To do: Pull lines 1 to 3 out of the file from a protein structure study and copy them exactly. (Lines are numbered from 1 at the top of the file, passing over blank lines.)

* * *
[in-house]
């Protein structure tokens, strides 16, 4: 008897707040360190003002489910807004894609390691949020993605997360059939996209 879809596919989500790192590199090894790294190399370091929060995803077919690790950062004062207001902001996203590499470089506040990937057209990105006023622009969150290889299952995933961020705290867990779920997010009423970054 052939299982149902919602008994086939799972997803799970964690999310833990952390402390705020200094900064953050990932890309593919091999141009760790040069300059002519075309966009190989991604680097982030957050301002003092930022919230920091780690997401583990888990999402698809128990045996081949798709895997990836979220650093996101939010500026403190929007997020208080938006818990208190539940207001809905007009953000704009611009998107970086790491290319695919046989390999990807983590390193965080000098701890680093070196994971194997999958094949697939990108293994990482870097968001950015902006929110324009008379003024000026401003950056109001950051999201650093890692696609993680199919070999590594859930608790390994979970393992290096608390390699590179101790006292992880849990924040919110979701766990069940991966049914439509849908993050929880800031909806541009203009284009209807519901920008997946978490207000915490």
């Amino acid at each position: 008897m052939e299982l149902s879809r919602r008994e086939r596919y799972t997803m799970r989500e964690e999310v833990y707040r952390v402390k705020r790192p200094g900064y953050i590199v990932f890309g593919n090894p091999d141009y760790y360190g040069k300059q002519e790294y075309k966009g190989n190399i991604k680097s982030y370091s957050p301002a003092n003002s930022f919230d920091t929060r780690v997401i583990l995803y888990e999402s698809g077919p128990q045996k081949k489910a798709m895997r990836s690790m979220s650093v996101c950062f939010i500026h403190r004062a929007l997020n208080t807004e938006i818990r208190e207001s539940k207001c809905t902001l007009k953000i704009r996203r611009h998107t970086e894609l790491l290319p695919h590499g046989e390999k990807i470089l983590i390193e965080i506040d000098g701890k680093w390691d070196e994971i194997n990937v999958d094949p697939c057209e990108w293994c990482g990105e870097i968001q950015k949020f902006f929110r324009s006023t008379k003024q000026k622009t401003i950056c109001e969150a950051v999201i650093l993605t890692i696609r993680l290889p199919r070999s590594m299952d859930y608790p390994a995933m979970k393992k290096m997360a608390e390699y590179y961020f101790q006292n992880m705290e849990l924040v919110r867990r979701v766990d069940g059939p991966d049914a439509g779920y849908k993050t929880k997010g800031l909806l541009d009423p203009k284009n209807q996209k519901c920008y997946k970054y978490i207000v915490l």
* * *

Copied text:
[in-house]
């Protein structure tokens, strides 16, 4: 008897707040360190003002489910807004894609390691949020993605997360059939996209 879809596919989500790192590199090894790294190399370091929060995803077919690790950062004062207001902001996203590499470089506040990937057209990105006023622009969150290889299952995933961020705290867990779920997010009423970054 052939299982149902919602008994086939799972997803799970964690999310833990952390402390705020200094900064953050990932890309593919091999141009760790040069300059002519075309966009190989991604680097982030957050301002003092930022919230920091780690997401583990888990999402698809128990045996081949798709895997990836979220650093996101939010500026403190929007997020208080938006818990208190539940207001809905007009953000704009611009998107970086790491290319695919046989390999990807983590390193965080000098701890680093070196994971194997999958094949697939990108293994990482870097968001950015902006929110324009008379003024000026401003950056109001950051999201650093890692696609993680199919070999590594859930608790390994979970393992290096608390390699590179101790006292992880849990924040919110979701766990069940991966049914439509849908993050929880800031909806541009203009284009209807519901920008997946978490207000915490």
């Amino acid at each position: 008897m052939e299982l149902s879809r919602r008994e086939r596919y799972t997803m799970r989500e964690e999310v833990y707040r952390v402390k705020r790192p200094g900064y953050i590199v990932f890309g593919n090894p091999d141009y760790y360190g040069k300059q002519e790294y075309k966009g190989n190399i991604k680097s982030y370091s957050p301002a003092n003002s930022f919230d920091t929060r780690v997401i583990l995803y888990e999402s698809g077919p128990q045996k081949k489910a798709m895997r990836s690790m979220s650093v996101c950062f939010i500026h403190r004062a929007l997020n208080t807004e938006i818990r208190e207001s539940k207001c809905t902001l007009k953000i704009r996203r611009h998107t970086e894609l790491l290319p695919h590499g046989e390999k990807i470089l983590i390193e965080i506040d000098g701890k680093w390691d070196e994971i194997n990937v999958d094949p697939c057209e990108w293994c990482g990105e870097i968001q950015k949020f902006f929110r324009s006023t008379k003024q000026k622009t401003i950056c109001e969150a950051v999201i650093l993605t890692i696609r993680l290889p199919r070999s590594m299952d859930y608790p390994a995933m979970k393992k290096m997360a608390e390699y590179y961020f101790q006292n992880m705290e849990l924040v919110r867990r979701v766990d069940g059939p991966d049914a439509g779920y849908k993050t929880k997010g800031l909806l541009d009423p203009k284009n209807q996209k519901c920008y997946k970054y978490i207000v915490l």